The heart of France

Set up in 2006, Leboncoin is a true online success. The marketplace has become a reflection of French society and a social phenomenon.

Leboncoin’s stats are impressive: 27 million classifieds posted and 26 million monthly unique visitors, making it the fourth most visited website in France, competing directly for audience figures with the giants of Silicon Valley (Google, Facebook and Youtube). When the team behind Leboncoin set up shop in France, it comprised all of two people, Olivier Aizac, former director, and one developer. “I was the director of…myself,” Olivier says ironically, remembering the infancy of a company which now counts more than 500 employees.

In order to recreate the Swedish website, Blocket, in the French style, they adopted a free listings model to stand out from the competition and aim for popular success by insisting on simplicity. “We didn’t want any barriers to entry,” Olivier explains and tells another story from the beginning: “Leboncoin was nearly called ‘chez Georgette’, after my grandmother, because I wanted to remind the team that we needed to come up with a website that even older people would be able to use.”

Proximity and popular appeal, then. The aim was to design a site that would appeal to every French family, and this is still the main priority today. Listings snowballed because they were free, user figures grew very quickly, and the site listed products that couldn’t be found elsewhere (ideally, local to the user) – the basis for long term success was in place. In 2008, already had four million monthly unique visitors; in 2017, there were 26 million unique visitors in total, 37 percent of the French population. “It’s one of the rare Internet success stories to have come from the grass roots, a site with mass appeal that has spread to all social strata,” says to Antoine Jouteau, current CEO. A bottom-up revolution, as opposed to a trend imposed “by geeks, mostly ABC+ and North American” as Antoine puts it.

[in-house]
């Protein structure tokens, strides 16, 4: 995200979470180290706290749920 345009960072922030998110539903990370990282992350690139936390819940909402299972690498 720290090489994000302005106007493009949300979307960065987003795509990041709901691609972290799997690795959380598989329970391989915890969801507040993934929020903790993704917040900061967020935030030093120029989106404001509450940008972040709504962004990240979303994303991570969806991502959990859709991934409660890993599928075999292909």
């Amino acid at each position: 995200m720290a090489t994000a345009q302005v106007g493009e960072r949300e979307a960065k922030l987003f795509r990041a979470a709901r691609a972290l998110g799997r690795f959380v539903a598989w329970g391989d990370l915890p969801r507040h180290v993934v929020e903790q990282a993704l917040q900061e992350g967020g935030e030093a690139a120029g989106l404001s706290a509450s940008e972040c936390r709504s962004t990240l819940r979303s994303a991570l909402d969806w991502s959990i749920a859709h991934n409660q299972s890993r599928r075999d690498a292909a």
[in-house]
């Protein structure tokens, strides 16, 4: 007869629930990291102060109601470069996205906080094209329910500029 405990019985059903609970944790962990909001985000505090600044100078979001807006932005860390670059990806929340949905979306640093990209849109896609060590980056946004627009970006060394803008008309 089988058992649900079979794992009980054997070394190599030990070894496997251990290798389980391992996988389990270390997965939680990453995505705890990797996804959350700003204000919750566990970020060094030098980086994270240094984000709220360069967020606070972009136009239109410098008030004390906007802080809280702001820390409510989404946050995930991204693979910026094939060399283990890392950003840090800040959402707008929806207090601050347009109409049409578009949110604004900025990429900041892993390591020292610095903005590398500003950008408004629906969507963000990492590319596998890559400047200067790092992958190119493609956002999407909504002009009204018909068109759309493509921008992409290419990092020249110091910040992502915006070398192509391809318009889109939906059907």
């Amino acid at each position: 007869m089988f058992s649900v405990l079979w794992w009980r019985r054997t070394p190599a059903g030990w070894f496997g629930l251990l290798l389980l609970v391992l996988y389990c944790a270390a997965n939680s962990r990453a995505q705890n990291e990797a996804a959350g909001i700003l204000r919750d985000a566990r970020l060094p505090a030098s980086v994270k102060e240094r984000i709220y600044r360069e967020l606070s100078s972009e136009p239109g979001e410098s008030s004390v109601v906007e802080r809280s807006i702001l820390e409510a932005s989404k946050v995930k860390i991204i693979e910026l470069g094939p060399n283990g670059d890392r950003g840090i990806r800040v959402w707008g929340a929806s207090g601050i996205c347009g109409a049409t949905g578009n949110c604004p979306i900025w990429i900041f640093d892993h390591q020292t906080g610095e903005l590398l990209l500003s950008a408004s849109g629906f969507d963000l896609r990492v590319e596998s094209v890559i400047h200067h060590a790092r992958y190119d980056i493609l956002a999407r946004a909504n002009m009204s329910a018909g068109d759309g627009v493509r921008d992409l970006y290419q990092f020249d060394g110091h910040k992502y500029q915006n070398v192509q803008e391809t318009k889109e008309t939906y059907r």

A social phenomenon

Leboncoin became a reflection of French society, and turned into a vast public marketplace, which the big dailies had no hesitation in calling a social phenomenon. This did not escape the notice of politicians. When the company celebrated its tenth year in business in 2016 and moved to new premises (a splendid art deco building in the heart of Paris), President François Hollande was the guest of honour.

With its enormous user base, the site holds up a mirror to French purchasing habits, in a way that sometimes gives rise to new solutions. For example, in the depths of the economic crisis, users came up with a jobs section. In 2014, the team noticed that 60,000 businesses were recruiting up to 200,000 people on an ongoing basis. Since then, a dedicated category has been created, and last year 800,000 people found a job through Leboncoin, a fact Antoine Jouteau considers to be very empowering.

“Leboncoin became a reflection of French society”

Users are Leboncoin’s lifeblood and top priority; indeed, they are the cornerstone of the site’s economic model. These days most of the revenue is generated by paid options, known as freemium content. A business plan which has proved its worth, since it has now been adopted by the site’s other ­international versions. “Le bon coin means ‘a great place’ and it ­really is a great place for users,” Antoine points out. He smiles as he recalls users complaining that they couldn’t find a “hybrid” filter in the automobile category (one of the platform’s success stories, with 7.9 million visitors per month, making it the top car sales site in France). The team reacted fast and the missing category was created within a fortnight. Vocal requests for in-app instant messaging and a way of paying for transactions on the website? The former was one of the new features for September 2017 (following seven months of work, no less), and the latter is in development for 2018.

Today, Leboncoin has become part and parcel of new consumption trends, where secondhand is a purchasing choice. According to a 2016 study, 89 percent of its users choose it in order to make more responsible purchasing decisions. For Oliver, this is clearly an essential part of its success: “We no longer live in a disposable society, people have more awareness of transactions involving other individuals, they have woken up to mindful consumption.” As a knock-on effect, the secondhand trend has a positive impact on the environment (in terms of carbon dioxide savings), but also provides access to products that people can’t necessarily afford to buy new, such as smartphones. A virtuous effect, according to Antoine, which also plays a part in the site’s success.

All in all, Leboncoin has fulfilled its original ambition by becoming a meeting place like the village bistro after which it is named, where everyone stops by for their daily shot of caffeine.